Information for Employers

The Final Report provides some key points for employers to consider in order to make Australian workplaces more inclusive for people with disability:

  • Barriers to employment – Attitudinal, physical and environmental, organisational and structural systemic barriers prevent many people with disability from obtaining and retaining open employment.
  • Job seeking – The current approach employers take to describe inherent requirements can act as a barrier to employment in numerous ways (e.g. must have valid drivers licence, when that is in fact not necessary).
  • During employment – Employers need knowledge, skills, leadership and resources to support people with disability. The experience of employees with disability is heavily dependent on the goodwill of their direct line manager. organisations need an ‘authorising environment’ for hiring people with disability which requires a ‘clear message from the top’ and ‘commitment’ from senior leadership to be an organisation that is accessible and inclusive.
  • Workplace adjustments – There is a need to improve employer awareness of their legal obligations to make adjustments and to help them navigate their compliance.
  • Career progression – Once employed, people with disability can continue to experience barriers to their success and wellbeing at work, and their opportunities for promotion or progression.

Best practice for employers to create an open and inclusive workplace for people with disability:

  • involve people with disability in the design of employment strategies.
  • ensure policies are designed to work for the person with disability.
  • ensure effective implementation measures are in place.
  • create competency frameworks for employees who recruit and manage people with disability.
  • set targets to measure the number of people with disability joining and remaining in employment.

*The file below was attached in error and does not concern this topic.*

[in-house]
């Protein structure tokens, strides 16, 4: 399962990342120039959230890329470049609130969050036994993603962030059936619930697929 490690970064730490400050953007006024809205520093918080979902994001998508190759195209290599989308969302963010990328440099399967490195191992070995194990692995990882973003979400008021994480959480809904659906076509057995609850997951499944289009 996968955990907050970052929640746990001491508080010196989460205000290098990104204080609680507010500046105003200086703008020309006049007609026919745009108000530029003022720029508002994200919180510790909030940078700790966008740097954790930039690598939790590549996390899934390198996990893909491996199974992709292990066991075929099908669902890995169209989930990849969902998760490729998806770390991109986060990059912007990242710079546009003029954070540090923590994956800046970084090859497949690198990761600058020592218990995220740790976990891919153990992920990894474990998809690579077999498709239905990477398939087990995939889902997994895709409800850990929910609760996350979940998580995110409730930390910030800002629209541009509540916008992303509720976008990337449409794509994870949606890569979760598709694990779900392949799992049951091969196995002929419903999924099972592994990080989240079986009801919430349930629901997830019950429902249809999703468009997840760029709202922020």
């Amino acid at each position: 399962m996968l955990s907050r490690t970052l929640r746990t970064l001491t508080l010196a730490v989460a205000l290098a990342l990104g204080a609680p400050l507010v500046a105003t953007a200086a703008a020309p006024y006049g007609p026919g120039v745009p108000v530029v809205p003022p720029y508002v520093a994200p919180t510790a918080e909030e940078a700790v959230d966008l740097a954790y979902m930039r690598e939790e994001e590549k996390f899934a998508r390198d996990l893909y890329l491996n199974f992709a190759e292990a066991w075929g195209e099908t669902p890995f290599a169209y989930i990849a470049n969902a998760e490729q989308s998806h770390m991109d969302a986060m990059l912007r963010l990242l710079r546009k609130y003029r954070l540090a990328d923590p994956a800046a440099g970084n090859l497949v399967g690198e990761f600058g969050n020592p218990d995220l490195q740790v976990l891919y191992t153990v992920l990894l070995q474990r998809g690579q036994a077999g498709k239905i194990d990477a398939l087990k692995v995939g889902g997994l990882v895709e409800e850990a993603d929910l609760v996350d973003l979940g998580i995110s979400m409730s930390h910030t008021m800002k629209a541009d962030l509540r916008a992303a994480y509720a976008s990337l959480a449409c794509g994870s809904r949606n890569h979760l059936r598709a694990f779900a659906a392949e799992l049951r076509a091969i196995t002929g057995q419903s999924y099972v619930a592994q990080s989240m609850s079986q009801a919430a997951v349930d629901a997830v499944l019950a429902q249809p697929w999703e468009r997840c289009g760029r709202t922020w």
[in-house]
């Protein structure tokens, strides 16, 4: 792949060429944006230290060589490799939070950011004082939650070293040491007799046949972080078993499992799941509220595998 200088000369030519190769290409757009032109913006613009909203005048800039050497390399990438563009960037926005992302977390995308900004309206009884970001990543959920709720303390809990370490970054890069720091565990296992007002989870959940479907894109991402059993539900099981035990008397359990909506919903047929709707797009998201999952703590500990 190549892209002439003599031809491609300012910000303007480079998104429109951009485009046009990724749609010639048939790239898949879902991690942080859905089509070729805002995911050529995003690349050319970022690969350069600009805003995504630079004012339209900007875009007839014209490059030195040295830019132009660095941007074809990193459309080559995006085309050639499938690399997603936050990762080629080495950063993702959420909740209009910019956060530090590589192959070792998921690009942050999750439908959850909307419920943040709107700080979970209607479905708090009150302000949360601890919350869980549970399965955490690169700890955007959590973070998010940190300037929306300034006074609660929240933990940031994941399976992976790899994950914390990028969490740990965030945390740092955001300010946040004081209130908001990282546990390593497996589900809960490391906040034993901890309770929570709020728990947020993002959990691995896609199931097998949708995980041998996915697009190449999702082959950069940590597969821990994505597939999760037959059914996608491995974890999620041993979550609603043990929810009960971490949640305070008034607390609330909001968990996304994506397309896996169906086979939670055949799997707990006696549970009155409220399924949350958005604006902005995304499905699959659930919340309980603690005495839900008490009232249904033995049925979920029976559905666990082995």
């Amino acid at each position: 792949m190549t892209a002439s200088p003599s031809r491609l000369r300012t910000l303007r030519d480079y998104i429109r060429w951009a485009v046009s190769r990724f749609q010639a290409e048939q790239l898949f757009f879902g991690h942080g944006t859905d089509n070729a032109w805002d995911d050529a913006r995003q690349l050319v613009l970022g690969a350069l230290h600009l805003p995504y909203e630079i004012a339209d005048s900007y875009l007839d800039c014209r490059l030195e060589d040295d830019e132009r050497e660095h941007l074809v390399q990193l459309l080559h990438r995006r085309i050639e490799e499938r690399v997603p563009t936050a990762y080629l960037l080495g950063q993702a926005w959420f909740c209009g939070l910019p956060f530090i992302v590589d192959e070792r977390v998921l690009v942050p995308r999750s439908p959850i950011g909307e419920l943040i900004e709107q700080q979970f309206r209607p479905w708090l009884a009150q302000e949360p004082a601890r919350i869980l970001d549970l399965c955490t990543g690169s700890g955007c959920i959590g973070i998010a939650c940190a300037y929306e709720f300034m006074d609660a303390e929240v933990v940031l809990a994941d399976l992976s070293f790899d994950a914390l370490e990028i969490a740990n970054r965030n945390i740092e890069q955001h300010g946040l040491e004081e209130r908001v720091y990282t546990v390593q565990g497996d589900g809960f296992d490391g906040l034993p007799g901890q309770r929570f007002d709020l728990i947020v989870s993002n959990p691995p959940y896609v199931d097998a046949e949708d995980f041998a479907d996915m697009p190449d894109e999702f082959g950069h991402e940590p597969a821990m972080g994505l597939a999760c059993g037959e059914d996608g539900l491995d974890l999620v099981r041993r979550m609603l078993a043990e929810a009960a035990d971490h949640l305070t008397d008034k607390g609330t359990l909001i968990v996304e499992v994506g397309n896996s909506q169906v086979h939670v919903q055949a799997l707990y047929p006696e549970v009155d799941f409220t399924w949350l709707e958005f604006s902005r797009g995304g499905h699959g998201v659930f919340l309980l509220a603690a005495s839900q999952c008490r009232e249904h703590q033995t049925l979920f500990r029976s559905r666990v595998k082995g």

Access to free specialist support for anyone affected by the Disability Royal Commission

Many of the outputs from the report may be triggering to people with disability, carers, families and allies. Anyone affected can seek free specialist support from Blue Knot Foundation’s National Counselling and Referral Service (Call 1800 421 468).


The Royal Commission into Violence, Abuse, Neglect and Exploitation of People with Disability ran for close to four and half years, with the final sitting Friday 22 September 2023.

The Disability Royal Commission held: –

  • 32 major hearings,
  • Over 7,900 submissions,
  • 1,785 private sessions
  • Numerous reports published

The Final Report of the Royal Commission into Violence, Abuse, Neglect and Exploitation of People with Disability was handed down to the Governor-General, His Excellency General the Honourable David Hurley AC DSC (Retd), on Thursday 28 September 2023.

Our Submission and input

As the employers’ voice for the inclusion of people with disability, the Australian Disability Network provided a submission to the Disability Royal Commission on 23 September 2020 AND Submission (

Suzanne Colbert, founding member and CEO at the time, contributed to Public hearing 9: Pathways and barriers to open employment for people with disability on the 10 December 2020.

We also submitted recommendations, reports and evidence from the work we do at Australian Disability Network, including a Stepping Into Internship evaluation, our Access and Inclusion Index Benchmark Report 2019-20 and the results from our 2017 Disability Confidence Survey

For the full report, please visit the Disability Royal Commission website.

Our response to the final report